“Extreme Couponing,” a fascinating yet deeply disturbing show returning to TLC on Wednesday night, is about a species of American consumer whose initial thrill at saving some money at the grocery store has triggered a new kind of crazy. The penny pinchers seen here have the same glint in their eyes you’ll recognize from shows about gambling addicts, hoarders and obsessive-compulsives. These are just a layman’s diagnoses, mind you.
But TLC cleverly allows the women (and the occasional man) featured in “Extreme Couponing” to boastfully present themselves as newfangled heroes of the Great Recession, rather than as the piggy stockpilers they come off as, who voraciously amass paper towels, pancake syrup, spaghetti, deodorant, ketchup and more.
Repulsion may or may not be the show’s ultimate intent, but it stirs up unsettling and complex thoughts, not only about the sins of gluttony and pride, but also about the production and consumption of cheap, processed food. There’s also something to snack on for those of us fretting over an ever-widening wealth gap amid dwindling resources. “Extreme Couponing” — which has become a series after a successful special aired late last year — is a modern Cassandra’s sociological fever dream, a harbinger of how closely we teeter on the edge of economic anarchy.
Or it’s just another weird reality show about the freak next door!
“My 11th commandment is thou shalt not pay retail,” says J’aime Kirlew, a Bethesda paralegal featured in the first of two episodes airing Wednesday, who turned to extreme couponing when her husband was out of work.
“I don’t even eat mustard,” her husband says while Kirlew has him shovel 62 bottles of French’s into one of her four crammed shopping carts, leaving just one bottle on the shelf. By the time she tap-dances in her high-heeled boots to the checkout line, her total comes to $1,902.63 — including 100 cups of yogurt, 35 cans of soup, 40 boxes of cereal and 90 packages of cold cuts.
Out come the coupons — beep, beep, beep, beep — while onlookers gather to get a glimpse of the inane math involved. Kirlew’s new total? $103.72, an astounding savings of 94 percent. Everyone’s impressed, even the store employees.
Though the fine print on most coupons would seem to discourage — if not prohibit — such drastically discounted hauls, it apparently doesn’t. “Extreme Couponing” barely attempts to detail these methods in a way that makes sense. Coupon nuts do their shopping on double- and triple-coupon days and match their coupon archives to the store’s advertised sales; they always make use of frequent-shopper club cards; they also have no problem enduring the hassles of rain checks and mail-in rebates. Their shopping trips can last up to four hours.
Four hours? So much for the principle of opportunity cost. Time is not money to the extreme couponers, and reality is a fluid concept, in which they don’t-spend their not-money eating box after box of Kraft Macaroni & Cheese. (Which means they’ll never need the several hundred rolls of stockpiled toilet paper.)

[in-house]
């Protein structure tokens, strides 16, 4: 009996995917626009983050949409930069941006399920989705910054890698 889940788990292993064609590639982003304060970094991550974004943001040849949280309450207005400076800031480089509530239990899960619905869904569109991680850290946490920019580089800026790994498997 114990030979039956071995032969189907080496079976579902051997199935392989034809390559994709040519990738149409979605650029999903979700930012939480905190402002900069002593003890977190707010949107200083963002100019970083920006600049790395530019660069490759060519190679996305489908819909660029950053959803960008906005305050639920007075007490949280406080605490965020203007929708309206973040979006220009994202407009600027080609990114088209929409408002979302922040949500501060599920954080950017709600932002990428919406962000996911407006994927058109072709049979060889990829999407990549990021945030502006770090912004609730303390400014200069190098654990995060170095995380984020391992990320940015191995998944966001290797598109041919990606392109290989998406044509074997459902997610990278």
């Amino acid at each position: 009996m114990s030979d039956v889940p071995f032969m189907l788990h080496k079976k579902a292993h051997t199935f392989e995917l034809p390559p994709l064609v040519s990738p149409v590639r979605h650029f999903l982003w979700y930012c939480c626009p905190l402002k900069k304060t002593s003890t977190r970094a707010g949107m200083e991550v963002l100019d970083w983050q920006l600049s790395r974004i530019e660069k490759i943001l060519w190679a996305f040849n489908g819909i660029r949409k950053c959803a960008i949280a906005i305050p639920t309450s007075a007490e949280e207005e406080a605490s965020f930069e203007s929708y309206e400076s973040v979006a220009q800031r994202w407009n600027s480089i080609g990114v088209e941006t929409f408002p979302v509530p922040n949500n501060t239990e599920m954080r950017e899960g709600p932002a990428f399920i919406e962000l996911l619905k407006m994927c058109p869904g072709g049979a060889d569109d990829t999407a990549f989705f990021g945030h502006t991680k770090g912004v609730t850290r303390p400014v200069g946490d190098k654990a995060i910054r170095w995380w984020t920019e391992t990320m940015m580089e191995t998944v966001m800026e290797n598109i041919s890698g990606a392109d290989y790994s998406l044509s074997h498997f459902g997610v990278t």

None of this would be possible, I hasten to note, without a Sunday newspaper. The Sunday coupons are like gold to the extreme couponers — they are seen brow-beating their neighbors for unwanted inserts and rifling through recycling bins to lay hands on more coupons. Meanwhile, the couponers’ clipping and sorting process reaches for the Rain Man lobe: Some prefer color-coding and binders, some use Excel spreadsheets.
Each segment of “Extreme Couponing” culminates in a dazzling and literal money shot. Voila! A mother of seven in Spring, Tex., uses her coupons to reduce a bill of $555 to $6. An Idaho woman and her husband engineer 18 separate transactions at the same register, eventually realizing a total coupon discount of 99 percent.
Sometimes, through rebates and bizarre transactions in which an item is marked down more than the amount of the coupon being redeemed, the grocery store winds up owing these customers a dollar or two.
It’s strange how a show meant to generate excitement and promote thriftiness can leave one with a sense of remorse and shame. If the manufacturers and retailers can merrily absorb, and even encourage, the loss they’re taking when an extreme couponer cleans up on Aisle 5, then our society truly is an embarrassment of riches.
But my real beef, which I’m selling for half-off today, is that the subjects of “Extreme Couponing” are never seen stopping at a food bank on the way home to share some of their largess — except once, in the original “Extreme Couponing” special.
Everyone else on the show selfishly stores it away in hyper-organized garages, basements and spare closets — where all the labels must face a certain way, ordered by expiration date, before Mommy can sit down, relax, and clip and file still more coupons. “In a zombie apocalypse, we’d be fine for two years,” chuckles the overweight boyfriend of an extreme couponer in St. Louis, after he counts up 50 bags of snack chips.
When asked about this, a TLC publicist said future episodes might try to leaven the show with charitable impulses. The Texas mother of seven, the publicist noted, recently organized a shipment of care packages to Japan’s earthquake disaster victims.
Care packages of what? (Febreze? Apple Jacks?) The last thing “Extreme Couponing” exhibits is a sense of caring — to say nothing of sharing.
(two episodes, one hour) premieres Wednesday at 9 p.m. on TLC.